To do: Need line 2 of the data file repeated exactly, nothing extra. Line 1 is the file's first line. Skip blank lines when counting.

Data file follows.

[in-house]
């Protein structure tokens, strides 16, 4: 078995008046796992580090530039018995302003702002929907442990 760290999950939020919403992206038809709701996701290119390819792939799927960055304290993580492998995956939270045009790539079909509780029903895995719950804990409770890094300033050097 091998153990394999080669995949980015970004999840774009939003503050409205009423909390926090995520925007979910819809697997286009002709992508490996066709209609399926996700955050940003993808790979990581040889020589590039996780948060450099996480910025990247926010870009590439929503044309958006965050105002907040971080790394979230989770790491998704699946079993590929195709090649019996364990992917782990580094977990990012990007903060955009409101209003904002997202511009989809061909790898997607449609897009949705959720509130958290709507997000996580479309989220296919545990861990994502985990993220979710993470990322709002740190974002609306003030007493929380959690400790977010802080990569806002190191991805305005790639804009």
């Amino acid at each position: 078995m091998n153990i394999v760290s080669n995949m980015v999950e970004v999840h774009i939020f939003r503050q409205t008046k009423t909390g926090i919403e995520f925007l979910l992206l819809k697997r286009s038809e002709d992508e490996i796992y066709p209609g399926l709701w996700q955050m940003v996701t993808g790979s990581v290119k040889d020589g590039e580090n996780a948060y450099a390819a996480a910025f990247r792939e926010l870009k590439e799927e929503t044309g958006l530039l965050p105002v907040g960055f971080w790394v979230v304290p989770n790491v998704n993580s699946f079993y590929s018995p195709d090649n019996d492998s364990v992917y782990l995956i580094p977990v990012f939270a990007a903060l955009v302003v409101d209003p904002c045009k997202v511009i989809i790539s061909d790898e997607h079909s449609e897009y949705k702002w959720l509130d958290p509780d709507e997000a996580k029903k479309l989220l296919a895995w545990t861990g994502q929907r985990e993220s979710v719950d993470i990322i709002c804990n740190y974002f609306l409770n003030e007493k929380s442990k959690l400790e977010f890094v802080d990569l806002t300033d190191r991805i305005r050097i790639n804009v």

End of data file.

């Protein structure tokens, strides 16, 4: 078995008046796992580090530039018995302003702002929907442990 760290999950939020919403992206038809709701996701290119390819792939799927960055304290993580492998995956939270045009790539079909509780029903895995719950804990409770890094300033050097 091998153990394999080669995949980015970004999840774009939003503050409205009423909390926090995520925007979910819809697997286009002709992508490996066709209609399926996700955050940003993808790979990581040889020589590039996780948060450099996480910025990247926010870009590439929503044309958006965050105002907040971080790394979230989770790491998704699946079993590929195709090649019996364990992917782990580094977990990012990007903060955009409101209003904002997202511009989809061909790898997607449609897009949705959720509130958290709507997000996580479309989220296919545990861990994502985990993220979710993470990322709002740190974002609306003030007493929380959690400790977010802080990569806002190191991805305005790639804009």